Tuesday, December 1, 2015


Our first match-up in the Best Holiday Movie EVER Tournament is going to address the biggest question/issue that came up immediately upon the Selection Committee (my wife and I after a large bottle of Cabernet-Merlot blend) announcing the field Sunday night.

'Not Quite' Genre: (3) Planes, Trains, and Automobiles vs. (6) The Ref

While none of the initial reaction to the brackets out-and-out questioned the placement of The Ref, there were immediately several mentions of Trading Places. A prototypical candidate for the 'Not Quite' genre bracket if there ever was one, it's one of the early-to-mid 80s Eddie Murphy classics. Not on par with Coming to America, it is right there with the first installment of Beverly Hills Cop or 48 Hours in the triumvirate of (non-stand up concert) films that catapulted Murphy out of "Saturday Night Live" and into superstardom.

It is, quite honestly, nothing short of a travesty that Trading Places is not an incredibly strong 3- or 4-seed in this bracket, which would push Gremlins down into this Wild Card spot and bump The Ref completely out of the discussion. 

None of this is to say that The Ref is not a great movie and, as it does take place on Christmas Eve but really has very little at all to do with the holidays, is not a strong candidate for the 'Not Quite' bracket. It has Kevin Spacey - always a plus, and Denis Leary's most screen time in a film that isn't animated. Leary's rage-infused stand-up is the most underrated act of the late 80s/early 90s, and was so inexplicably unique it's managed to pigeonhole Leary into basically playing himself - pissed off, flawed, blue collar anti-hero - in anything he's ever done - Ice Age included (yes, a saber tooth tiger is blue collar). On the negative side, Judy Davis is so good at playing a bitch you end up feeling no sympathy for her, and Christine Baranski makes her first of two appearances in this tournament. That's like having two Indiana Hoosiers in the same tourney, one coached by Bobby Knight and the other by Tom Crean. You just can't decide which to hate more.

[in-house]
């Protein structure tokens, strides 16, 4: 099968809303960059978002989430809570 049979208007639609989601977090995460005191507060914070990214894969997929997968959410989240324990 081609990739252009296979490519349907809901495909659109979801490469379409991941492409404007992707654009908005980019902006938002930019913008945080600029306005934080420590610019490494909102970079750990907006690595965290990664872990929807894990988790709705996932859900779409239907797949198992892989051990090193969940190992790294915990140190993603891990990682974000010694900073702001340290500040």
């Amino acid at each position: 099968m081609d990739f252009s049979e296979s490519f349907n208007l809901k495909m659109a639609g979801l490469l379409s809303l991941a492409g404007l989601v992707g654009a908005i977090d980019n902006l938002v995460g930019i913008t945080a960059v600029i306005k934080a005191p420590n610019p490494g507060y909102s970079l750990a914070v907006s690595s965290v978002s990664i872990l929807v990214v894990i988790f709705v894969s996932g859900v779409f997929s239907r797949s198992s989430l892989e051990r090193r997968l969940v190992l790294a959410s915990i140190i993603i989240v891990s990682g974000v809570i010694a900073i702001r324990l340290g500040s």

The match-up does The Ref no favors, as Planes, Trains, and Automobiles teams a comedic genius with the best comedic character actor of the 1980s. Combine Steve Martin and John Candy with a John Hughes script directed by John Hughes, and you get what you always got with a John Hughes-directed movie (Sixteen Candles, The Breakfast Club, Weird Science, Ferris Bueller's Day Off, Uncle Buck): Gold. And heart. Nothing crushes you in the middle of a two-hour gutbusting laughfest like the scene where Candy's character puts Martin's character in his place, and gives him some perspective as a takeaway.

I'm not going to make my opinion on every match-up so blatantly obvious, but I think you can see where I come down on this one. The question is, where do YOU? 

Go to Twitter and vote. The winner moves on to next week and a match-up against either Love Actually or Die Hard.


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